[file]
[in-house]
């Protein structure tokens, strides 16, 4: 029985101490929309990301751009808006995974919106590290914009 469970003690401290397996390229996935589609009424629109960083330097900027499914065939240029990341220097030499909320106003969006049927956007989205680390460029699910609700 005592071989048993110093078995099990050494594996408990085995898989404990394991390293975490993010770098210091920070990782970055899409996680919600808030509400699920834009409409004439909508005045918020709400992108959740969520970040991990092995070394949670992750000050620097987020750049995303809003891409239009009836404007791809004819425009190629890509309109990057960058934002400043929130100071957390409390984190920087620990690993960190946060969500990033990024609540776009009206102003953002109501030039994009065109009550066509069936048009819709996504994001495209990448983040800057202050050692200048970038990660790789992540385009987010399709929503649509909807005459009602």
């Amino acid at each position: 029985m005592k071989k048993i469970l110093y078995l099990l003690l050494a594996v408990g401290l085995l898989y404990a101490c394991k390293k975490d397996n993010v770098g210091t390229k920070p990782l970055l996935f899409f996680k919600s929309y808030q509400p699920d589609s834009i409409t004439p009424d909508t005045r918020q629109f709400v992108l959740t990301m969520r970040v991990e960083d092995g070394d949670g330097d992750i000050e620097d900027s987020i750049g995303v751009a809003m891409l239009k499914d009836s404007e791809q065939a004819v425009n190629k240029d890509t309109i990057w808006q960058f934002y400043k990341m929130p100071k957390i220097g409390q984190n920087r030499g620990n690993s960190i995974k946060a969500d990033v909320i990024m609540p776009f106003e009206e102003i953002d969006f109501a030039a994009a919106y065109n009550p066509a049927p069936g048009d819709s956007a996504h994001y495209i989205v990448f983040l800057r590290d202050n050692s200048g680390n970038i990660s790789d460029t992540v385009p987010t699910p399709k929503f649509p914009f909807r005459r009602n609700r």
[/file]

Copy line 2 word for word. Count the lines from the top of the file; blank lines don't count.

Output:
């Protein structure tokens, strides 16, 4: 029985101490929309990301751009808006995974919106590290914009 469970003690401290397996390229996935589609009424629109960083330097900027499914065939240029990341220097030499909320106003969006049927956007989205680390460029699910609700 005592071989048993110093078995099990050494594996408990085995898989404990394991390293975490993010770098210091920070990782970055899409996680919600808030509400699920834009409409004439909508005045918020709400992108959740969520970040991990092995070394949670992750000050620097987020750049995303809003891409239009009836404007791809004819425009190629890509309109990057960058934002400043929130100071957390409390984190920087620990690993960190946060969500990033990024609540776009009206102003953002109501030039994009065109009550066509069936048009819709996504994001495209990448983040800057202050050692200048970038990660790789992540385009987010399709929503649509909807005459009602």